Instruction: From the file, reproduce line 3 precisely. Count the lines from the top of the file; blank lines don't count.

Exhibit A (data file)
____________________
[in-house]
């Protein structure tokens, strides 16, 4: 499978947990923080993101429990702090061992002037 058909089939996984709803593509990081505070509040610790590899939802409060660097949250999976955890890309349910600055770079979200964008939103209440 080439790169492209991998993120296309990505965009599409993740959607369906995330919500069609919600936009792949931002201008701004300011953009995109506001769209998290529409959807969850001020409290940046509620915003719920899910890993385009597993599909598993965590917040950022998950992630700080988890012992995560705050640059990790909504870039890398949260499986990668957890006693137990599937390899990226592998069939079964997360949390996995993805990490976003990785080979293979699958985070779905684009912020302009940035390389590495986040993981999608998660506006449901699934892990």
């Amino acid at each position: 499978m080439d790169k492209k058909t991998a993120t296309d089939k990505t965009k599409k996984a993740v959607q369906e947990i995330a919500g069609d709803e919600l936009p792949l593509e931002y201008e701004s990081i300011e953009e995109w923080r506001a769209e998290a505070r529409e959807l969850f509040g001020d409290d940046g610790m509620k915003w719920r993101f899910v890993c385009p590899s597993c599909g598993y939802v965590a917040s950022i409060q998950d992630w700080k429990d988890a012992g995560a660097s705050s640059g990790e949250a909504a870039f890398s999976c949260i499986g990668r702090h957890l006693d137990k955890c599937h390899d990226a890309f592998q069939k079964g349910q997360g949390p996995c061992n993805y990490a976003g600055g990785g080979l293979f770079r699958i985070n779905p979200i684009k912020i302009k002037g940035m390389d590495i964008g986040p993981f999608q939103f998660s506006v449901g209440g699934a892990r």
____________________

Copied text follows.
């Amino acid at each position: 499978m080439d790169k492209k058909t991998a993120t296309d089939k990505t965009k599409k996984a993740v959607q369906e947990i995330a919500g069609d709803e919600l936009p792949l593509e931002y201008e701004s990081i300011e953009e995109w923080r506001a769209e998290a505070r529409e959807l969850f509040g001020d409290d940046g610790m509620k915003w719920r993101f899910v890993c385009p590899s597993c599909g598993y939802v965590a917040s950022i409060q998950d992630w700080k429990d988890a012992g995560a660097s705050s640059g990790e949250a909504a870039f890398s999976c949260i499986g990668r702090h957890l006693d137990k955890c599937h390899d990226a890309f592998q069939k079964g349910q997360g949390p996995c061992n993805y990490a976003g600055g990785g080979l293979f770079r699958i985070n779905p979200i684009k912020i302009k002037g940035m390389d590495i964008g986040p993981f999608q939103f998660s506006v449901g209440g699934a892990r």